Book Reviews of The Fabric of the Cosmos: Space, Time, and the Texture of Reality

The Fabric of the Cosmos: Space, Time, and the Texture of Reality
The Fabric of the Cosmos Space Time and the Texture of Reality
Author: Brian Greene
ISBN-13: 9780375412882
ISBN-10: 0375412883
Publication Date: 2/10/2004
Pages: 576
Rating:
  • Currently 4.1/5 Stars.
 12

4.1 stars, based on 12 ratings
Publisher: Knopf
Book Type: Hardcover
Reviews: Amazon | Write a Review

5 Book Reviews submitted by our Members...sorted by voted most helpful

reviewed The Fabric of the Cosmos: Space, Time, and the Texture of Reality on + 203 more book reviews
Helpful Score: 2
Fabulous! Brian Greene really opened my eyes to the possibilities of the newer scientific views of the universe. He asks questions like: "Is the Universe real physical entity or only a human abstraction?" A very readable and fairly easily understandable book.
reviewed The Fabric of the Cosmos: Space, Time, and the Texture of Reality on + 161 more book reviews
Helpful Score: 2
This book should be required reading for anyone who lives in the universe. This generation's Carl Sagan wrote it. He may even be a better 'educator of the general masses' than Sagan was.

Greene writes for the non-expert who wants to understand - not just be told, and accept, the analogies - but who wants to be persuaded and actually shown that the universe is the way theoretical physics is the way it is. (Unlike some physics authors I could mention).

He asks the questions I want to ask, and then answers them. Why strings? Why not envision tiny Frisbees, or spheres, or arrays of numbers? He takes the time, walks you through it, without requiring you to follow hard math. He doesn't condescend, and can still see the way people outside of academe think and talk. It's apparently a rare gift to be able to think at the edges of human understanding of space, time, and the true nature of material, but be able to talk to the rest of us.

For instance - in general, I think of the universe as being made of stuff and energy. I used to think of mass as a property of stuff, and this book convinced me that there's no reason it should be a property of one and not the other. Why isn't it a property of light, for instance? Or, more specifically, how could it have a mass of zero? I kind of get it now.

I get general relativity fairly well, I follow what quantum mechanics is about, although I can't accept that something doesn't have a velocity or position until measured, and I now get string theory at the "survey-course" level.
reviewed The Fabric of the Cosmos: Space, Time, and the Texture of Reality on + 5431 more book reviews
This is one of the first audio books that I've ever listened to (while crossing West Texas, maybe as close as you can get to leaving the space-time continuum), the author comes up with some very understandable analogies - however, you couldn't get me to explain them 5 minutes after I heard them.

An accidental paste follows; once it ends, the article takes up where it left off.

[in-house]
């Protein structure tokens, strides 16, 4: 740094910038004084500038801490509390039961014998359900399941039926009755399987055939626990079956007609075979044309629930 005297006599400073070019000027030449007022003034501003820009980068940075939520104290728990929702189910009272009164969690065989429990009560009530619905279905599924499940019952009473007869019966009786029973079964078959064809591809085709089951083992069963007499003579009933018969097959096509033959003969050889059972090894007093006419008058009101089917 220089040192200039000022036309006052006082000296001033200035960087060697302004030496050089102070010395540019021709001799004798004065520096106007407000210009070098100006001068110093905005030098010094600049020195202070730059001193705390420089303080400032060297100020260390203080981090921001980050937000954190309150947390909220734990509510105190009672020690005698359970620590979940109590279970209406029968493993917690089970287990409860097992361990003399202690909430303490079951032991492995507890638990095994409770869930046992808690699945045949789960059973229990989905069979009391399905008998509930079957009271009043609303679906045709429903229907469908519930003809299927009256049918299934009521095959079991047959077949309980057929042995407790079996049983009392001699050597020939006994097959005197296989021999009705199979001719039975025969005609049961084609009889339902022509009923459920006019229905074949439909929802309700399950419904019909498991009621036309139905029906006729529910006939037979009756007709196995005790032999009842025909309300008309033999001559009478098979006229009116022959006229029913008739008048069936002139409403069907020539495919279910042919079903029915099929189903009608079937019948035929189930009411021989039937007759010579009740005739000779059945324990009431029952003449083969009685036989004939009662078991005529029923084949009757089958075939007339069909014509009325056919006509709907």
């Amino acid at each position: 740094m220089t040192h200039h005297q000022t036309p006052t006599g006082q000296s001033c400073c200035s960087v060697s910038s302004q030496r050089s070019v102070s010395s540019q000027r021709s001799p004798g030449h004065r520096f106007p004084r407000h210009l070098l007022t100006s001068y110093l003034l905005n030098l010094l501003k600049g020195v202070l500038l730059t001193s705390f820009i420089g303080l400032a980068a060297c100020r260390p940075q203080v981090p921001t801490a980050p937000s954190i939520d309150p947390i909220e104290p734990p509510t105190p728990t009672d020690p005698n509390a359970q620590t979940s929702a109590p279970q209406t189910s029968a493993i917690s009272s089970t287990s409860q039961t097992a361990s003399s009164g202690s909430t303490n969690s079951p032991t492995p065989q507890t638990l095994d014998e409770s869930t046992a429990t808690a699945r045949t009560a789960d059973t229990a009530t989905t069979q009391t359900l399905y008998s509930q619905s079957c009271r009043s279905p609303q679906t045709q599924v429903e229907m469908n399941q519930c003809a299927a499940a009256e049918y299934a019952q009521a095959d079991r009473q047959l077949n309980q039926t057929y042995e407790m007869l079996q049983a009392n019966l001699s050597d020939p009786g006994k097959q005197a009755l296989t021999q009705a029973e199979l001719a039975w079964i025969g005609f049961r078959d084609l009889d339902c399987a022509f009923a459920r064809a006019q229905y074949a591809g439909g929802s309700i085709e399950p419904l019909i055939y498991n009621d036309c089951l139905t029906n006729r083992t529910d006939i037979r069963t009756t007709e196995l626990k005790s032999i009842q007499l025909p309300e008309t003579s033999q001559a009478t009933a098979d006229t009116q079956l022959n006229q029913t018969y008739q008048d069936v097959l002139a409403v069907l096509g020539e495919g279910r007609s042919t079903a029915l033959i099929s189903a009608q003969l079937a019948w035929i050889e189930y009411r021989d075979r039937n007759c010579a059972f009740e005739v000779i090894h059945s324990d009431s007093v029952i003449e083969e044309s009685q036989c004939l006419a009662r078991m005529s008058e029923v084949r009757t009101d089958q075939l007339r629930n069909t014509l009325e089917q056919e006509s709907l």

reviewed The Fabric of the Cosmos: Space, Time, and the Texture of Reality on + 201 more book reviews
This is a book on cosmology for the lay reader. Green starts with Newton and works his way though Einstein, the various people involved in the discovery of quantum mechanics, and eventually into his own specialty, string theory.

I found Greene's book very readable and helpful in understanding those parts of physics that are pretty well established. His discussions of string theory are also well done, but here we hit a slight issue with more recent events.

The book was published in 2004, and in the time since there is a growing movement (as far as I can tell, anyway) among some physicists to call string theory a crock and abandon it. Greene isn't among those ranks, of course, and I have no way to assess the validity of the arguments on either side, as the math is way, way beyond my abilities.

Still, I think the major objection is that string theory hasn't (and may not be testable). Greene argues here that there are things that can and will be tested. How well his arguments hold up against the growing group of people dissatisfied with string theory I don't know.

In any case, there are some very good discussions in here about Relativity, QM, Newtonian mechanics, absolute vs. relative space and time, and several other topics. If you want to know more about these things without being required to take 15 or 20 courses in advanced math, Greene's presentation is quite good.

Recommended.
reviewed The Fabric of the Cosmos: Space, Time, and the Texture of Reality on + 5431 more book reviews
I skimmed it, it could be interesting, but quite frankly, it asks questions I never thought to ask, and I'm not that interested in finding out right now (plus, my attention span's shot)